FIG. 1 shows the capacity over time of a cathode prepared in accordance with the invention. The initial mixture comprised 20 wt % γ-MnO2, 5 wt % bismuth powder, 70 wt % graphite (KS-44) powder. The cathode was subjected to successive constant current discharge/cycles at a C/4 rate. It is evident from the graph that at and beyond the 11th cycle, the cathode demonstrates greater than 80% of the full 2-electron capacity, the capacity incrementally increasing between the 1st and 11th cycles.

EXAMPLE 2

FIGS. 2 and 3 show the capacity over time (first 7 cycles) of a cathode comprising an initial mixture of 25 wt % γ-MnO2, 50 wt % Lonza™ graphite (KS-44), and 25 wt % metallic bismuth powder (200 mesh) compressed to form a cathode with a 3000 psi (FIG. 2) and 6000 psi (FIG. 3) compression force respectively The cathode was subjected to successive discharge/charge cycles a C/9 rate. As shown in FIG. 1, it is evident that at and beyond the 7th cycle, the cathode demonstrates greater than 80% of the full 2-electron capacity, the capacity incrementally increasing between the 1st and 7th cycles. A comparison of FIGS. 2 and 3 indicates that the lower compression force of 3000 psi resulted in a cathode with a faster capacity modification rate.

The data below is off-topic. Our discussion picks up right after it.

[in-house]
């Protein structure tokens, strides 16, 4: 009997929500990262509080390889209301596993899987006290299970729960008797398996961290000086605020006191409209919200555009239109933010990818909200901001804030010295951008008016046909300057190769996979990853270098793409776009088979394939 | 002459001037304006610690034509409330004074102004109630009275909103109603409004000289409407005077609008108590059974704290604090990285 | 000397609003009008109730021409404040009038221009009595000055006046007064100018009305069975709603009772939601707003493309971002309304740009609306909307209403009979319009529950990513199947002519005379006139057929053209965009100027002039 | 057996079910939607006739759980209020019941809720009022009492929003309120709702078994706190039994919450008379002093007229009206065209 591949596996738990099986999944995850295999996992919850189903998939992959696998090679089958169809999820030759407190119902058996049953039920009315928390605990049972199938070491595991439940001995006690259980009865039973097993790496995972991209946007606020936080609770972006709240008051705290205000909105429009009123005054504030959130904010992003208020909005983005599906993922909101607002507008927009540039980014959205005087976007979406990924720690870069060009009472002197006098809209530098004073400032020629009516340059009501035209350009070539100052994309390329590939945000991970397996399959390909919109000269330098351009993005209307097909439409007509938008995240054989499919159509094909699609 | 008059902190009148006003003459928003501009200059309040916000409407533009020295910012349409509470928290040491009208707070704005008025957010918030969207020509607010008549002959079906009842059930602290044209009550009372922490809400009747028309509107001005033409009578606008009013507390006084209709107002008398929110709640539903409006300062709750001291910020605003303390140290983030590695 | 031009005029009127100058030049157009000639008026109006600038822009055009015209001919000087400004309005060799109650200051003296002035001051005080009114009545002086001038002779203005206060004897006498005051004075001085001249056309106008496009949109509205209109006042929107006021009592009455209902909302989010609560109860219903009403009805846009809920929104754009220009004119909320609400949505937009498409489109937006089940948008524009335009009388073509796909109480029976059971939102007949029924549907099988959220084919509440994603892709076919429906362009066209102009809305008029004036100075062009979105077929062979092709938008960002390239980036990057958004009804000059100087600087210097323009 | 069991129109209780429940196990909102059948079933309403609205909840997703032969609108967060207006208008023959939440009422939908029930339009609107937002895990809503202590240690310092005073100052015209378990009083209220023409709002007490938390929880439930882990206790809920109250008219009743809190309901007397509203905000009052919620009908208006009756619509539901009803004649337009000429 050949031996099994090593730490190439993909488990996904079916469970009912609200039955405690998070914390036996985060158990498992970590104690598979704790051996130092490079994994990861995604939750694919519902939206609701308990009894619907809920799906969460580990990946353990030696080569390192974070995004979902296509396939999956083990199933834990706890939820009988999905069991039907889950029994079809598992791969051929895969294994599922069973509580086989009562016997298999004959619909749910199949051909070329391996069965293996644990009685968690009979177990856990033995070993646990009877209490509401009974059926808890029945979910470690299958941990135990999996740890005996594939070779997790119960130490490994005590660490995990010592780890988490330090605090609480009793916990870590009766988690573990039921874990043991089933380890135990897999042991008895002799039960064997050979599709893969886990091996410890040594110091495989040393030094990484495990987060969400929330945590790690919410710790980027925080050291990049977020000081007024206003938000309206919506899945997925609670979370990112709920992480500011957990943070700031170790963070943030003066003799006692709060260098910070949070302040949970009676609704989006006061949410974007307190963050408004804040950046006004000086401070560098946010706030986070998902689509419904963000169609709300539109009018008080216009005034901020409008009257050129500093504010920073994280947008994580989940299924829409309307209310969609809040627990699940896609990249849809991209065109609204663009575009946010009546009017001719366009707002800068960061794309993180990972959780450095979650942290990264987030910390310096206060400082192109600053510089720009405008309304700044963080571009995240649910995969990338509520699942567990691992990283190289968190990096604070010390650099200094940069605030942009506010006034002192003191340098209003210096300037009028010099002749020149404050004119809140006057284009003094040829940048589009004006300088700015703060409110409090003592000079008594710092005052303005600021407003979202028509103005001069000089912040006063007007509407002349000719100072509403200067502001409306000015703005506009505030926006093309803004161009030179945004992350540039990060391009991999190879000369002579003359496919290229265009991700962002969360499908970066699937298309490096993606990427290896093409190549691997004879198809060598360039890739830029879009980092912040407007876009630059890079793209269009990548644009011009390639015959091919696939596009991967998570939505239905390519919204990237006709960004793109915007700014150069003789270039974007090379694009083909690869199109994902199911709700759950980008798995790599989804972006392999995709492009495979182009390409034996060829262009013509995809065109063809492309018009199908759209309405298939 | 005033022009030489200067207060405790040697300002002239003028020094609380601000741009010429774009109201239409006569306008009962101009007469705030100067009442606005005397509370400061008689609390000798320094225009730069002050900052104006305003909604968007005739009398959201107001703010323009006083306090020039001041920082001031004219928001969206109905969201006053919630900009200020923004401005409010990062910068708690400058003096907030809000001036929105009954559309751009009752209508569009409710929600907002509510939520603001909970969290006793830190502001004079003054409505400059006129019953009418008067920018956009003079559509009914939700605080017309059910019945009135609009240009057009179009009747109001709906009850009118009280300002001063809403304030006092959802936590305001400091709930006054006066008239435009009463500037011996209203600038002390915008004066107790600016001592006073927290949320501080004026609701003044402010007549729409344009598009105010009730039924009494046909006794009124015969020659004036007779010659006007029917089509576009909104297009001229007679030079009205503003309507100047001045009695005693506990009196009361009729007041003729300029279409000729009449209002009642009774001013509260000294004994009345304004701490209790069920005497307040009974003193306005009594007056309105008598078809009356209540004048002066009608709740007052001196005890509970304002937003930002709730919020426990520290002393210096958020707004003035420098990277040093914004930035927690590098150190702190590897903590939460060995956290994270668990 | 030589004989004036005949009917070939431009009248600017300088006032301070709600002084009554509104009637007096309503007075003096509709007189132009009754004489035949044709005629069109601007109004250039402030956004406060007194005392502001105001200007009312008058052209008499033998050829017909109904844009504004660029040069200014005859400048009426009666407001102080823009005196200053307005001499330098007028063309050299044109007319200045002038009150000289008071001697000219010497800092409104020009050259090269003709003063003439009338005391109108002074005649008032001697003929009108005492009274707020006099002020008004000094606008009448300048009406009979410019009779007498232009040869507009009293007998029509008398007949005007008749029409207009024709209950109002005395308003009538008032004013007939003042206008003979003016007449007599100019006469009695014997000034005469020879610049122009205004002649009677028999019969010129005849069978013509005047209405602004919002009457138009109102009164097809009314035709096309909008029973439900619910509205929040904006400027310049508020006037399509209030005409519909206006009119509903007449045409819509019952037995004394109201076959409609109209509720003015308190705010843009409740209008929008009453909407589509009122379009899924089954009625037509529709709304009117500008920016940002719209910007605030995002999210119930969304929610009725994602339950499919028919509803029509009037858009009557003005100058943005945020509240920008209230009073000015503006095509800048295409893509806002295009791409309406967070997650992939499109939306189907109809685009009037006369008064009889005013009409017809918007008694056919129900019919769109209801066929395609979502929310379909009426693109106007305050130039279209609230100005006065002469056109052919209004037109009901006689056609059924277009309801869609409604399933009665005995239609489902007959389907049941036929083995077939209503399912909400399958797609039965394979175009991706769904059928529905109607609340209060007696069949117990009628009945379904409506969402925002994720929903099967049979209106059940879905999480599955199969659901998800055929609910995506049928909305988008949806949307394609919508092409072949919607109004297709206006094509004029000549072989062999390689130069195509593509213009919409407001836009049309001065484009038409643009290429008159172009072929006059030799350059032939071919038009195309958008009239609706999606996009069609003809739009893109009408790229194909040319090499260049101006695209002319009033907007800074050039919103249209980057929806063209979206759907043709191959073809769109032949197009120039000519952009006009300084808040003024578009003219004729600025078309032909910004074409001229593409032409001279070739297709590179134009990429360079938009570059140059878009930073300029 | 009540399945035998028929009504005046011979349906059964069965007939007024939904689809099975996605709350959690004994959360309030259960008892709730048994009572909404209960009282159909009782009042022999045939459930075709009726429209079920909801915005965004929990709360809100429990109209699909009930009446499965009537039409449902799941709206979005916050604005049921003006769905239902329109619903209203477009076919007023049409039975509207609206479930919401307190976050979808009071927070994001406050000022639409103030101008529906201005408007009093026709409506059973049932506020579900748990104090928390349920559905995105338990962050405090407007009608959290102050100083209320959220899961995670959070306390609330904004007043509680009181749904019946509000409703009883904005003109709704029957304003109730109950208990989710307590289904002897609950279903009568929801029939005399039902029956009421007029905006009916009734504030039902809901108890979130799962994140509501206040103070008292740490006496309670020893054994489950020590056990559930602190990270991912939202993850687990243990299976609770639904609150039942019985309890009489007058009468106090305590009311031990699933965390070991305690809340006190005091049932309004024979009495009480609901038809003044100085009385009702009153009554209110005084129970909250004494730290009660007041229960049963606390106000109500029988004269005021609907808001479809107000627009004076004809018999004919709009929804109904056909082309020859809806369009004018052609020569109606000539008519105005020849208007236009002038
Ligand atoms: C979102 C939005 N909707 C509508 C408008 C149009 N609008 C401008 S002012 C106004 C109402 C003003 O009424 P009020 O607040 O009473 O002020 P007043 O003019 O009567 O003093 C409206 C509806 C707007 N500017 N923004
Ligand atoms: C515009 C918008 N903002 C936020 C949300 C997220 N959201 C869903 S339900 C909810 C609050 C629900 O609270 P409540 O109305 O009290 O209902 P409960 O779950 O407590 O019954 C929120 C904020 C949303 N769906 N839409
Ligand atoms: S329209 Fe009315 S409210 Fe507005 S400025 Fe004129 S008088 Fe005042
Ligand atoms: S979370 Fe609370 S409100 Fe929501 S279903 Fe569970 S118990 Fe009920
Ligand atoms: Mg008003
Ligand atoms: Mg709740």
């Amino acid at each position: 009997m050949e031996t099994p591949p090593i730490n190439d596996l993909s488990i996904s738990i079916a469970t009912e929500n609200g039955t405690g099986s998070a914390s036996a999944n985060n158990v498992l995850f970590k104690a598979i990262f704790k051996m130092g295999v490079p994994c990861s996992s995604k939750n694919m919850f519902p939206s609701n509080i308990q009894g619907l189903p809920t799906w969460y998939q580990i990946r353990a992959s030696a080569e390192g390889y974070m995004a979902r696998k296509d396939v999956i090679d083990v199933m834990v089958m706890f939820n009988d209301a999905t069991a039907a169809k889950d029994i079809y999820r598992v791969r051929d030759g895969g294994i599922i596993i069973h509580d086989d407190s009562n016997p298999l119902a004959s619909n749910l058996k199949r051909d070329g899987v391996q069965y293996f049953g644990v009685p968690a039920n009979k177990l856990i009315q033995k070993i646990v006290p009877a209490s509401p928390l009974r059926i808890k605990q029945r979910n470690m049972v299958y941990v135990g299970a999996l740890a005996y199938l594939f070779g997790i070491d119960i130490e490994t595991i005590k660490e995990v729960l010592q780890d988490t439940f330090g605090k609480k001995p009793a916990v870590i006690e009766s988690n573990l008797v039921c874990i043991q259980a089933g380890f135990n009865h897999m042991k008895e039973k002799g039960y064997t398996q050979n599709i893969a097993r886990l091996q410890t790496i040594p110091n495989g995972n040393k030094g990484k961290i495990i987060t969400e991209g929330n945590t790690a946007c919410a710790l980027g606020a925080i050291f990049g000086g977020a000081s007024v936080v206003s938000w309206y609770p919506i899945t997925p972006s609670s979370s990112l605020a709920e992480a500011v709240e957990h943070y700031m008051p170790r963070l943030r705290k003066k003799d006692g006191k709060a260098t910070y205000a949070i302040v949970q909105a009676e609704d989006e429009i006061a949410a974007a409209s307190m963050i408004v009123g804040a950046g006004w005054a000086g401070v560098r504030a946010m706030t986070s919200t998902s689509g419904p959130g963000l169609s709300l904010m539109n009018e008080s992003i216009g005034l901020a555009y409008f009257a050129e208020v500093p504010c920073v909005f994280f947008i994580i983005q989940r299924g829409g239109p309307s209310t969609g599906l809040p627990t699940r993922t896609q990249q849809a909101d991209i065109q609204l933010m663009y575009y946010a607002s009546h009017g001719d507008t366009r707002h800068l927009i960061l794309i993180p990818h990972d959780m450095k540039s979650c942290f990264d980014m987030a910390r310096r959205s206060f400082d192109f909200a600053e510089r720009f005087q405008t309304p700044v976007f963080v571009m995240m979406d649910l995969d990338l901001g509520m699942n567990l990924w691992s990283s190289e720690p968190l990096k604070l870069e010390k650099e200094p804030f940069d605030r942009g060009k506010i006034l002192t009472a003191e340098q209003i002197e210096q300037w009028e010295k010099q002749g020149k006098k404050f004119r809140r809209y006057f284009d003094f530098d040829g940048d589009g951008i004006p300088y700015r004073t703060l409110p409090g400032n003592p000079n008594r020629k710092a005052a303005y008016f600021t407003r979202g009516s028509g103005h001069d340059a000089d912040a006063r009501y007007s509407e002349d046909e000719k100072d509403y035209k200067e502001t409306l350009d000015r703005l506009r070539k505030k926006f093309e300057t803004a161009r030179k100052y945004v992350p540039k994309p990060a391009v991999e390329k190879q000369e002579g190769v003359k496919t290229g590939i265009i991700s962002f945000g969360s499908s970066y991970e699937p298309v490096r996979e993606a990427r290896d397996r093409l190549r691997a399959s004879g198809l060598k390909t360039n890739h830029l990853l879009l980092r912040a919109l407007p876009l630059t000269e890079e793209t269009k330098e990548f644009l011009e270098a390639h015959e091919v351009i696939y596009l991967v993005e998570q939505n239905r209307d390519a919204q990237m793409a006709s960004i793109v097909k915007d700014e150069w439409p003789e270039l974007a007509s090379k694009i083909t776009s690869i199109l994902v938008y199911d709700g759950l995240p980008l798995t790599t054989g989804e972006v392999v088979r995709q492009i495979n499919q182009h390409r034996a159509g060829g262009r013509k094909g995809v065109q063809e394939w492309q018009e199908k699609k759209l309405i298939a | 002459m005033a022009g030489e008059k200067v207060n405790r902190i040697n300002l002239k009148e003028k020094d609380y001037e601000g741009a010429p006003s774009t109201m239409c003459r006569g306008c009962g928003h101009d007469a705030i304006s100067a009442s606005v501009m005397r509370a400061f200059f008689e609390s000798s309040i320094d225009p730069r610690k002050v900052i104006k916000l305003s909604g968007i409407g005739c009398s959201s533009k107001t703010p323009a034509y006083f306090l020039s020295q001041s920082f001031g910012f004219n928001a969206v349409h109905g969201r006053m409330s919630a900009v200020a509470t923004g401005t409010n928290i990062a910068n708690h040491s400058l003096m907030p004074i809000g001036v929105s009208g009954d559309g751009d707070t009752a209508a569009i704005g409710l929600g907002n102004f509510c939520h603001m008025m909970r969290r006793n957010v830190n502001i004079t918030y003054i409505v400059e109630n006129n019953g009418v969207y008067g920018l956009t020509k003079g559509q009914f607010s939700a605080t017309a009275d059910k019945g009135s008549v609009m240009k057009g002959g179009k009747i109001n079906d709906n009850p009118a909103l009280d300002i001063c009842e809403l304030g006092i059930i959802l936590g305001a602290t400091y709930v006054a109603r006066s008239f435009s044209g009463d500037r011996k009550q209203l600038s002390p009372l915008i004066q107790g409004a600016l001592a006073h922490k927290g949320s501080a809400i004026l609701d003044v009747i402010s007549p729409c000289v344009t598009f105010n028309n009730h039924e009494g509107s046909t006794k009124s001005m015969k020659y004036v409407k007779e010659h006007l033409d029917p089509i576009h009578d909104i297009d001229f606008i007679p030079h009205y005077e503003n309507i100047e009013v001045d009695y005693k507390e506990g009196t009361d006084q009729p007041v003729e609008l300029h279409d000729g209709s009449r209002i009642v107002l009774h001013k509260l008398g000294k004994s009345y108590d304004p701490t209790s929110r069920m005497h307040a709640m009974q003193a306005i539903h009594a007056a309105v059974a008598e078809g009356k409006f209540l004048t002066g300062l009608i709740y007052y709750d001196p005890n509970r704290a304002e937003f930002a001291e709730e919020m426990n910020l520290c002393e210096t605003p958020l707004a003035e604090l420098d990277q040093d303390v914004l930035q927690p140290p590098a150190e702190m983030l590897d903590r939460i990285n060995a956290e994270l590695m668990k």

EXAMPLE 3

FIG. 4 shows the effect of the metallic bismuth particle size on rechargeability at a C/10 rate over 2 cycles. The solid line shows a cathode prepared from50% MnO2, 20% bismuth (500 mesh), and 30% graphite (KS-6). The dashed lines show a cathode prepared with Lonza™ KS-44 graphite. It is evident from this graph that a smaller graphite particle size increases the initial capacity of the cathode.